by Jay Ritchlin, David Suzuki Foundation
Coastal communities, conservationists, First Nations groups and other concerned BritishColumbians breathed a little easier in December when the ‘Priddle report’ on oil and gas exploration on the BC coast was released.
This report, one component of a federal review of BC’s 32 year-old offshore oil and gas moratorium, indicated that 75 per cent of BC residents participating in the review, and 100 per cent of BC First Nations groups contacted, are in favour of keeping BC’s coast oil and gas free.
Despite the report’s findings, a final decision on the moratorium is still pending. The provincial government and industry proponents continue to push for seismic testing – the “exploration” phase of oil and gas development – to proceed before a final decision is made.
Their rationale? They need more information. They need to fill the science gaps which, by their definition, means starting exploration. They say they only want to go and “take a look.”
Their solution? Begin exploration, with or without lifting the moratorium, and allow the government to go from there.
The truth is that this purported research means seismic testing, one of the most destructive elements of the offshore oil and gas industry. Seismic testing will only tell geologists where oil and gas might be found. This would then be followed by exploratory drilling, another high-risk activity. Lifting the moratorium would open the coast to both of these processes. This “exploration” isn’t nearly as benign as it sounds.
What is seismic testing?
In the early years of seismic testing, dynamite was used to determine the potential reserves of oil and gas in a given offshore area. Today, seismic testing uses high-pressure air guns to blast the ocean floor, sending sound waves through the water, and causing reverberations deep within the earth. Seismic testing ships shoot between 15 and 20 air guns at a time (each air gun has a pressure capacity of 2,000 pounds per square inch) every 10 to 20 seconds across large areas where there may be potential for oil and gas deposits. These sound waves “bounce” off geological formations below the sea bed, and return to the surface, where they are recorded and the formations mapped on the seismic vessels.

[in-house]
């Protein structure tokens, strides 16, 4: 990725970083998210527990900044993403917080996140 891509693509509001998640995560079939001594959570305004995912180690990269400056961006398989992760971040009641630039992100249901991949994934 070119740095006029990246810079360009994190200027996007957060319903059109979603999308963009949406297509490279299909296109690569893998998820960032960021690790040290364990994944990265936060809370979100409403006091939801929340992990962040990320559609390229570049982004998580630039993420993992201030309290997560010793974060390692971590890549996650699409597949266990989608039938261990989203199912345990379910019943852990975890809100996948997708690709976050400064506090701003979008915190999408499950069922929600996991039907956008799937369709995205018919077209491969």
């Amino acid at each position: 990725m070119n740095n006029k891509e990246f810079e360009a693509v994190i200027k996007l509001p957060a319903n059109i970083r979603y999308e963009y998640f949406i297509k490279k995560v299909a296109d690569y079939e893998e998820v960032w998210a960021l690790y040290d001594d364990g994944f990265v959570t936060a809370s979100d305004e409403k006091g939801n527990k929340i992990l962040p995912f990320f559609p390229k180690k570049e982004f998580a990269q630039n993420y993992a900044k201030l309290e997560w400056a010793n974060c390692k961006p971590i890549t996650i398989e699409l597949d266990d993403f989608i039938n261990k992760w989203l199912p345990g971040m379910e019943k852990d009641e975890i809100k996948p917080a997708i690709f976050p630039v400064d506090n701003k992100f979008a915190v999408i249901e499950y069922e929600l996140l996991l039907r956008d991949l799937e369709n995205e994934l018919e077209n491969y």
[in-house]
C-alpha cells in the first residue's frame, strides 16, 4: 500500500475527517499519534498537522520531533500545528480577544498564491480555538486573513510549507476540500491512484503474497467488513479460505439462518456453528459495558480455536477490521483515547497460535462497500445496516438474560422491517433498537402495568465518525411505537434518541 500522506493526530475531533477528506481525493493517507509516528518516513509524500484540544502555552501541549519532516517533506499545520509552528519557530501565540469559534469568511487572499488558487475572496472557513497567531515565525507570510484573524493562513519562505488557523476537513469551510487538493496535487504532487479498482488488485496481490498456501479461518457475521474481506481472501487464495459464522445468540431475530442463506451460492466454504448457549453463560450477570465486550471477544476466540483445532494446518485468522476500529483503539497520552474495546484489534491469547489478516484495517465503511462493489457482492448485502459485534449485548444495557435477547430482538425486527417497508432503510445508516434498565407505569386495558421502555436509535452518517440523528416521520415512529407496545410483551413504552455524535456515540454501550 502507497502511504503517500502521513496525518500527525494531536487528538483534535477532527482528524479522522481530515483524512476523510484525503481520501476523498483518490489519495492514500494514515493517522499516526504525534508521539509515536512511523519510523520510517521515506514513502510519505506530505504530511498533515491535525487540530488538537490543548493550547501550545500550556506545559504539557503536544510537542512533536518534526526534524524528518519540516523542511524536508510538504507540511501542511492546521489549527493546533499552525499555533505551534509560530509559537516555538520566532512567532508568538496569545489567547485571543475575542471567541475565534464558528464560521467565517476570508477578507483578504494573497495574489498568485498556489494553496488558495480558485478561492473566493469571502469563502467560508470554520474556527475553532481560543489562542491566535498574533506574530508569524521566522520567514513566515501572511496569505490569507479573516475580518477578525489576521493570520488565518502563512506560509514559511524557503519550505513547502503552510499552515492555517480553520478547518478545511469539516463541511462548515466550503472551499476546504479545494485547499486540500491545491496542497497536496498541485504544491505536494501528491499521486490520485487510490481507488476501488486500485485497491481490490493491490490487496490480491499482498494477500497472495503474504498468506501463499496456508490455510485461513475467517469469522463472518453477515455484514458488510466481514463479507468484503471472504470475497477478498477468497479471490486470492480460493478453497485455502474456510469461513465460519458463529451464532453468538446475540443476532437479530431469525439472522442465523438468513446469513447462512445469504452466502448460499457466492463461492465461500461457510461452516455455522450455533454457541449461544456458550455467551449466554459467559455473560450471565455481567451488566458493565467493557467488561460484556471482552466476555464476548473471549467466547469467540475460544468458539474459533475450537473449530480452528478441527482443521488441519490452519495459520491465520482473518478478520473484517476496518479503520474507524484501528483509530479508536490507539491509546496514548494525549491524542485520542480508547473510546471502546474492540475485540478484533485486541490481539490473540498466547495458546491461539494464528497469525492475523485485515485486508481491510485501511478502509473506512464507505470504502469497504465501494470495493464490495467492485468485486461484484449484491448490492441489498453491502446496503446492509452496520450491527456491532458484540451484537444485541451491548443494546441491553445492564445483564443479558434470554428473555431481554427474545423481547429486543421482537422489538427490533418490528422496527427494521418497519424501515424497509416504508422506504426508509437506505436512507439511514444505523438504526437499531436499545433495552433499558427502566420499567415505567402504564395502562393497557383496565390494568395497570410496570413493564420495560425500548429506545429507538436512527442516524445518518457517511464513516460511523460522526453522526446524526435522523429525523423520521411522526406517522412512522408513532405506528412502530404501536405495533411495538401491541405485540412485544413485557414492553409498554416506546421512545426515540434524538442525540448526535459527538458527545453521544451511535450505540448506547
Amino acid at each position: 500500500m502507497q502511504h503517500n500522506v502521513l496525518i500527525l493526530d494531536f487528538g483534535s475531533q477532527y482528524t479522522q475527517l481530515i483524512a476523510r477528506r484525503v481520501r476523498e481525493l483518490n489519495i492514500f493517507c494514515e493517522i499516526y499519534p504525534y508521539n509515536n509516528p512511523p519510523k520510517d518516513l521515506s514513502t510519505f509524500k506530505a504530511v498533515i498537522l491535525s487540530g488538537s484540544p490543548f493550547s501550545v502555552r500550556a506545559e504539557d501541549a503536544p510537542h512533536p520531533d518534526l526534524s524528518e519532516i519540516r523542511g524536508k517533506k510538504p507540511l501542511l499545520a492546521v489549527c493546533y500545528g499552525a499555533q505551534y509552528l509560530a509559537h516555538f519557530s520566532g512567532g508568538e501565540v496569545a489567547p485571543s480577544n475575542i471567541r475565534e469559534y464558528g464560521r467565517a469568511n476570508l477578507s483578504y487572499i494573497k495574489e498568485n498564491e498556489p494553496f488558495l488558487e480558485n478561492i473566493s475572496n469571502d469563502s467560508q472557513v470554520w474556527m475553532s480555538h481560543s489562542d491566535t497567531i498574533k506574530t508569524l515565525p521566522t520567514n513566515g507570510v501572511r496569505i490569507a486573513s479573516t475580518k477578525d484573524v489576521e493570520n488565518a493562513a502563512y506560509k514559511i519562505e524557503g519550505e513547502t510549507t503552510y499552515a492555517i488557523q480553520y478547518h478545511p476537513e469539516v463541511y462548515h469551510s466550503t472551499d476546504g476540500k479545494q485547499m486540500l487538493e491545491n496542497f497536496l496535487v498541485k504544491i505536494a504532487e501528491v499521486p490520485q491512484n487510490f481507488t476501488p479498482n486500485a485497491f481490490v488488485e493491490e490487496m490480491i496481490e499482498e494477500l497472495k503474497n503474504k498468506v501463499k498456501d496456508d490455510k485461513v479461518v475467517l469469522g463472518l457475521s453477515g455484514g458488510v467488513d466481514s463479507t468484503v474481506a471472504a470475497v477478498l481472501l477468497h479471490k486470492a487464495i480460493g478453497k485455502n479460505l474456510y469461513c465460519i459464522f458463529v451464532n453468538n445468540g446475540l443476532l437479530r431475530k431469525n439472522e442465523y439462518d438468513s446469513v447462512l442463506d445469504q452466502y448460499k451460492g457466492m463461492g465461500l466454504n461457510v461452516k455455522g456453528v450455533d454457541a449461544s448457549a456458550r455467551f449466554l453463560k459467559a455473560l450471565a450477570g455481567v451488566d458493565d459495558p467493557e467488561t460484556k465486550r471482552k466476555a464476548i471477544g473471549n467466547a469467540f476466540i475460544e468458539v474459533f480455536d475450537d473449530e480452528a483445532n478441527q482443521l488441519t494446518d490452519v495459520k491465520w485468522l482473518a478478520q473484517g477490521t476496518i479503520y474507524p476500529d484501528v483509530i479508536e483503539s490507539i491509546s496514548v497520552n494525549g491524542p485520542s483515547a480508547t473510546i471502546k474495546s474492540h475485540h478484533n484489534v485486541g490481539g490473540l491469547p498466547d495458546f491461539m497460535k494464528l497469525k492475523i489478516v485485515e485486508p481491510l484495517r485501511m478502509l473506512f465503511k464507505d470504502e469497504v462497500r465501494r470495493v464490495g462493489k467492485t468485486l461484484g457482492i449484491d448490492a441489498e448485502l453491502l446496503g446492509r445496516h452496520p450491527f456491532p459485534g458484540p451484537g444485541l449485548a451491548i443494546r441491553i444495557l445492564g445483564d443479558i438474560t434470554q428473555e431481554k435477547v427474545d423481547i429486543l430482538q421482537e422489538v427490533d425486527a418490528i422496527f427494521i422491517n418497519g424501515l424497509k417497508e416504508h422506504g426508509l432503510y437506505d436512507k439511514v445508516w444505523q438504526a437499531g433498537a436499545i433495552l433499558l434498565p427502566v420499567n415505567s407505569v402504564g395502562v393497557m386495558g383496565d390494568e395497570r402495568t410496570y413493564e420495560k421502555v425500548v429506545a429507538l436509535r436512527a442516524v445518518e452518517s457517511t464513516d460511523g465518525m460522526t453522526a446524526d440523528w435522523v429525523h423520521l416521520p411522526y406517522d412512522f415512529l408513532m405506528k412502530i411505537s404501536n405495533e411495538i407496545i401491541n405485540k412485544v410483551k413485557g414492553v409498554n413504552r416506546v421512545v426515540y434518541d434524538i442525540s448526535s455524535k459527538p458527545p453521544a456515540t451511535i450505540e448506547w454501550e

What are the issues with seismic testing?
Anecdotal evidence strongly suggests that seismic testing damages or kills many marine species. Norwegian fishermen have been complaining for years that catch rates decline when a seismic vessel enters their fishing area. Recently, hard science and a number of high-profile studies have drawn international attention to the serious long term effects of seismic testing on marine life.
In 2001, international attention was focused on Sakhalin Island, in Russia’s far east, where a subsidiary of Exxon was undertaking seismic tests in critical grey whale habitat. At this time, the western Pacific gray whale had been declared a “critically endangered species” by the International Union for the Conservation of Nature (IUCN) after a team of Russian and American scientists found that the population was under 100 whales. Scientists further determined that seismic testing in the area was forcing these vulnerable whales off their feeding grounds.
In spite of this, seismic testing went ahead in the feeding areas, where whales were observed to be increasingly bony and emaciated. The International Whaling Commission (IWC) called for an end to seismic tests while the whales were feeding. Both international and local environmental groups continue to press the industry to stop expansion into whale habitat.
The impact of seismic testing on whale populations was not only reported in Russian territory. Reports came of fatal strandings of beaked whales in Mexico in 1998 and again in the Galapagos Islands in 2000. These strandings occurred at the same time that seismic testing was being conducted in nearby waters. In 2002, there were also reports of humpback whale strandings off Brazil, during an offshore oil and gas survey that used seismic blasts.
It is not only whale populations that are being adversely affected by seismic testing. In 2001 and 2003, record numbers of dead squid were found washed up on Spanish beaches. In both instances, it was found that geologists were conducting seismic surveys nearby.